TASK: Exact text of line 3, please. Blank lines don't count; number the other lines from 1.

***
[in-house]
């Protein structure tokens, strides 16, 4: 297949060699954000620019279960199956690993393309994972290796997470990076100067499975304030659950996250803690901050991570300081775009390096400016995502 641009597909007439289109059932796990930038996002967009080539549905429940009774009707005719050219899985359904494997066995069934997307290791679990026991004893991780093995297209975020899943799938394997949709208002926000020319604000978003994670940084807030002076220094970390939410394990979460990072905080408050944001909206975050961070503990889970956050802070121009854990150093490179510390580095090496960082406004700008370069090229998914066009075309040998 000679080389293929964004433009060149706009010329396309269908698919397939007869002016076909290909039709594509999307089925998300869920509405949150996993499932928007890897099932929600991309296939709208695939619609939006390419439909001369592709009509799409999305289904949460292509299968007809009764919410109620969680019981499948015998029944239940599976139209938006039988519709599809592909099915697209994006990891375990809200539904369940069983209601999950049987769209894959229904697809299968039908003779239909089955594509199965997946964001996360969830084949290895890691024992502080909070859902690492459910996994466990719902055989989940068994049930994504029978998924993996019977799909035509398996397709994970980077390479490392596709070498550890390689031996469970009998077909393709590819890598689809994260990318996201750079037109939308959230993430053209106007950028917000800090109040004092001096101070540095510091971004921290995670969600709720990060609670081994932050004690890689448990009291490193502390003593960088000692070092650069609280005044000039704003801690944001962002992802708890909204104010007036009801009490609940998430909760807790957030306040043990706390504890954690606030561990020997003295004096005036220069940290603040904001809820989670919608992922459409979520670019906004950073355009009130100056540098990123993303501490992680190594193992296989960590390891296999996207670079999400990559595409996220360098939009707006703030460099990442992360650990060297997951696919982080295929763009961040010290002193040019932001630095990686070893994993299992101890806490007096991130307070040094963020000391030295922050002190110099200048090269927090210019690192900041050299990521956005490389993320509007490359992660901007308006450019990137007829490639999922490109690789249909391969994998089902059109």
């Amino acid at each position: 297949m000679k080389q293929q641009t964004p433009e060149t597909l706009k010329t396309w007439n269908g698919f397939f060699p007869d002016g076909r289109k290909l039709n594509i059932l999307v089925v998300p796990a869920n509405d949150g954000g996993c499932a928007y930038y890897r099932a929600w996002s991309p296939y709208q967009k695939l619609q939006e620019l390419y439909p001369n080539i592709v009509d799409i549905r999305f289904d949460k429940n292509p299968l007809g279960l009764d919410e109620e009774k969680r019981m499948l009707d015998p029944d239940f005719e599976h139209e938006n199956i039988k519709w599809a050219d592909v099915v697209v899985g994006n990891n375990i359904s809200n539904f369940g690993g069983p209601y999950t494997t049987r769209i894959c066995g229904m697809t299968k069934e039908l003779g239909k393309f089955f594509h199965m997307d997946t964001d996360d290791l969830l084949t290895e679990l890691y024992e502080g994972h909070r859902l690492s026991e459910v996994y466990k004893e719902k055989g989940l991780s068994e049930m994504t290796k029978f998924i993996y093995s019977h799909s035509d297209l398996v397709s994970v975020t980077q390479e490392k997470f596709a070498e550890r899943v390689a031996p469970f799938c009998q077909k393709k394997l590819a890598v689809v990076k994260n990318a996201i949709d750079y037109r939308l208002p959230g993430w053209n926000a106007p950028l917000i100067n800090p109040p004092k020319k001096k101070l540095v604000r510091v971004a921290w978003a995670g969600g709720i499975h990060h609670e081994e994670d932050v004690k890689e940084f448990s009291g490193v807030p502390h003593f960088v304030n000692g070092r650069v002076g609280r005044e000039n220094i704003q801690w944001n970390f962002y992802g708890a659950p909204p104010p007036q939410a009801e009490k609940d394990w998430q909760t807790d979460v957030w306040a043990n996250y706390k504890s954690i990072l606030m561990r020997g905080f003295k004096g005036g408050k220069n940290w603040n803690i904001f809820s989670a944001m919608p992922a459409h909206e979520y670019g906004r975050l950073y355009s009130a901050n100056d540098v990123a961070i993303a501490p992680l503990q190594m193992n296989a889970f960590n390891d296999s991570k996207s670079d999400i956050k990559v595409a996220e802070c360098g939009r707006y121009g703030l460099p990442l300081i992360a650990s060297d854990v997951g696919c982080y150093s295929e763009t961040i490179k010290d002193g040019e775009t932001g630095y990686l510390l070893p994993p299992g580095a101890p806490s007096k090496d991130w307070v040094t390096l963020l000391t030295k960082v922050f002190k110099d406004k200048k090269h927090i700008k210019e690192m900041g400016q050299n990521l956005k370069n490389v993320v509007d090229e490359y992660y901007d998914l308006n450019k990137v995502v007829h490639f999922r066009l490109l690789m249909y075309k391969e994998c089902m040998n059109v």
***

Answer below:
């Amino acid at each position: 297949m000679k080389q293929q641009t964004p433009e060149t597909l706009k010329t396309w007439n269908g698919f397939f060699p007869d002016g076909r289109k290909l039709n594509i059932l999307v089925v998300p796990a869920n509405d949150g954000g996993c499932a928007y930038y890897r099932a929600w996002s991309p296939y709208q967009k695939l619609q939006e620019l390419y439909p001369n080539i592709v009509d799409i549905r999305f289904d949460k429940n292509p299968l007809g279960l009764d919410e109620e009774k969680r019981m499948l009707d015998p029944d239940f005719e599976h139209e938006n199956i039988k519709w599809a050219d592909v099915v697209v899985g994006n990891n375990i359904s809200n539904f369940g690993g069983p209601y999950t494997t049987r769209i894959c066995g229904m697809t299968k069934e039908l003779g239909k393309f089955f594509h199965m997307d997946t964001d996360d290791l969830l084949t290895e679990l890691y024992e502080g994972h909070r859902l690492s026991e459910v996994y466990k004893e719902k055989g989940l991780s068994e049930m994504t290796k029978f998924i993996y093995s019977h799909s035509d297209l398996v397709s994970v975020t980077q390479e490392k997470f596709a070498e550890r899943v390689a031996p469970f799938c009998q077909k393709k394997l590819a890598v689809v990076k994260n990318a996201i949709d750079y037109r939308l208002p959230g993430w053209n926000a106007p950028l917000i100067n800090p109040p004092k020319k001096k101070l540095v604000r510091v971004a921290w978003a995670g969600g709720i499975h990060h609670e081994e994670d932050v004690k890689e940084f448990s009291g490193v807030p502390h003593f960088v304030n000692g070092r650069v002076g609280r005044e000039n220094i704003q801690w944001n970390f962002y992802g708890a659950p909204p104010p007036q939410a009801e009490k609940d394990w998430q909760t807790d979460v957030w306040a043990n996250y706390k504890s954690i990072l606030m561990r020997g905080f003295k004096g005036g408050k220069n940290w603040n803690i904001f809820s989670a944001m919608p992922a459409h909206e979520y670019g906004r975050l950073y355009s009130a901050n100056d540098v990123a961070i993303a501490p992680l503990q190594m193992n296989a889970f960590n390891d296999s991570k996207s670079d999400i956050k990559v595409a996220e802070c360098g939009r707006y121009g703030l460099p990442l300081i992360a650990s060297d854990v997951g696919c982080y150093s295929e763009t961040i490179k010290d002193g040019e775009t932001g630095y990686l510390l070893p994993p299992g580095a101890p806490s007096k090496d991130w307070v040094t390096l963020l000391t030295k960082v922050f002190k110099d406004k200048k090269h927090i700008k210019e690192m900041g400016q050299n990521l956005k370069n490389v993320v509007d090229e490359y992660y901007d998914l308006n450019k990137v995502v007829h490639f999922r066009l490109l690789m249909y075309k391969e994998c089902m040998n059109v």